I don’t think I suck at games. Maybe some games. Like fighting games aren’t my thing, and an early running gag at Indie Gamer Chick was me noting that I couldn’t ever get the hang of throwing a Dragon Punch with Ken or Ryu (I’m proud to report I can now, suck it Kris & Jesse). It doesn’t mean I don’t like fighting games though. I got Mortal Kombat XL for Christmas and took delight in violence so awesome that it would make even the most dead-inside grizzled veteran become physically ill. But something like Cuphead? I actually don’t think I was that bad at it. I got all the contracts (IE I beat all the bosses on the standard insanely crazy hard difficulty) for the first world and beat all the bosses on the lowest difficulty for the first three worlds, something nearly 90% of all Cuphead owners either couldn’t do or couldn’t be bothered to do. As for Hollow Knight, I’ve heard fans of the game tell me how hard a boss was that I downed without breaking a sweat. I wasn’t dying all that much while playing it and only once did I die without retrieving the shit I dropped, thus losing it.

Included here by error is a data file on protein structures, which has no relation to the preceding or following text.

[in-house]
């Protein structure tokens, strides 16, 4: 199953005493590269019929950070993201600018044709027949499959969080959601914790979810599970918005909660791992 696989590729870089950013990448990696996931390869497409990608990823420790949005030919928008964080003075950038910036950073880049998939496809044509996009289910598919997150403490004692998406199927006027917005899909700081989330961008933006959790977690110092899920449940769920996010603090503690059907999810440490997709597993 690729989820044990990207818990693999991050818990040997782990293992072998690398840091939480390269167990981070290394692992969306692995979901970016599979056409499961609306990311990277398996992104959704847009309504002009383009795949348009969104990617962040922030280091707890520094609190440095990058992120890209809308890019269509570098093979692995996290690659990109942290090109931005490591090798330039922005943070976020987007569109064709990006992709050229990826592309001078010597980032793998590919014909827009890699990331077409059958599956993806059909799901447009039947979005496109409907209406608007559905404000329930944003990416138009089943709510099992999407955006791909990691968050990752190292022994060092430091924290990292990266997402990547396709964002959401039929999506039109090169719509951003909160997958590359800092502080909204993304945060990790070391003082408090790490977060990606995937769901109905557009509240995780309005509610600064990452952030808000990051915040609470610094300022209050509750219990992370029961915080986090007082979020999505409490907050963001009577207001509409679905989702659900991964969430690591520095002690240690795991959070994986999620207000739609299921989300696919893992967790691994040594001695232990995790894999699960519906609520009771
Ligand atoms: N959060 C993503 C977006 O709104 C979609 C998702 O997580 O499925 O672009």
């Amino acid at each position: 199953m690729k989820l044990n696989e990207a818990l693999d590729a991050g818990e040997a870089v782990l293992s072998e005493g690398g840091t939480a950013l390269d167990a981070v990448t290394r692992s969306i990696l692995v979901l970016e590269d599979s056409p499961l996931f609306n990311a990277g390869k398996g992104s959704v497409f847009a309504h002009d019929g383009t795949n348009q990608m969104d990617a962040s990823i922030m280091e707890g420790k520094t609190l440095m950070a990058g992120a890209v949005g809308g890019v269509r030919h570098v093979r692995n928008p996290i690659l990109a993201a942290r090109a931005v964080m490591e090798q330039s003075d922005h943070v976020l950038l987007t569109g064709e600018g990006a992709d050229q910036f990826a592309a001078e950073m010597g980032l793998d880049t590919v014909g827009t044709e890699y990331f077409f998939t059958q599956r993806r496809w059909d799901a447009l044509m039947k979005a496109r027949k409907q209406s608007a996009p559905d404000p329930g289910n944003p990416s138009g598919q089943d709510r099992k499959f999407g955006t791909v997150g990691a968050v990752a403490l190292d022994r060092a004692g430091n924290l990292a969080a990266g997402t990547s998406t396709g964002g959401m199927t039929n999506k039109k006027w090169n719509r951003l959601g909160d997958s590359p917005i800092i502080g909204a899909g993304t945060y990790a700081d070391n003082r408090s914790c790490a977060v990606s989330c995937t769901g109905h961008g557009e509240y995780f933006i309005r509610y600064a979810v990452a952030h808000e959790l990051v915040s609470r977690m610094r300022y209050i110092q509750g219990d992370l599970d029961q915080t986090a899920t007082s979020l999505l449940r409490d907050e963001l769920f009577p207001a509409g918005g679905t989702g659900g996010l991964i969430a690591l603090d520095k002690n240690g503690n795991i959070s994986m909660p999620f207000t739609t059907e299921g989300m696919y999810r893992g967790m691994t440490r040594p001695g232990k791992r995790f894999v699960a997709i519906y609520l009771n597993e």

By the way, I sucked at Spelunky. I really sucked at Kingdom. They’re both IGC all-timers. Trust me, if talent was required for me to enjoy something, I wouldn’t have any hobbies at all.

I’m not a fan of the notion that games are supposed to be hard to prevent undesirables from playing them, or any game. That the measure of a true gamer is being able to finish these hard games. What an absurd notion this is. It’s snobbery of the lowest order. For games like Cuphead, I’ve come up with the phrase “prohibitively difficult” to describe them. I think Cuphead crosses the line where even above-average players will be gated-off from large sections of content without any hope of ever being good enough to reach them. And for those who say “practice harder”, this isn’t an activity where increasing your skill level will lead to greater things in life. It’s a video game. I’m not going to put in eight hours of practice a day just so I can fight a giant animated stack of poker chips.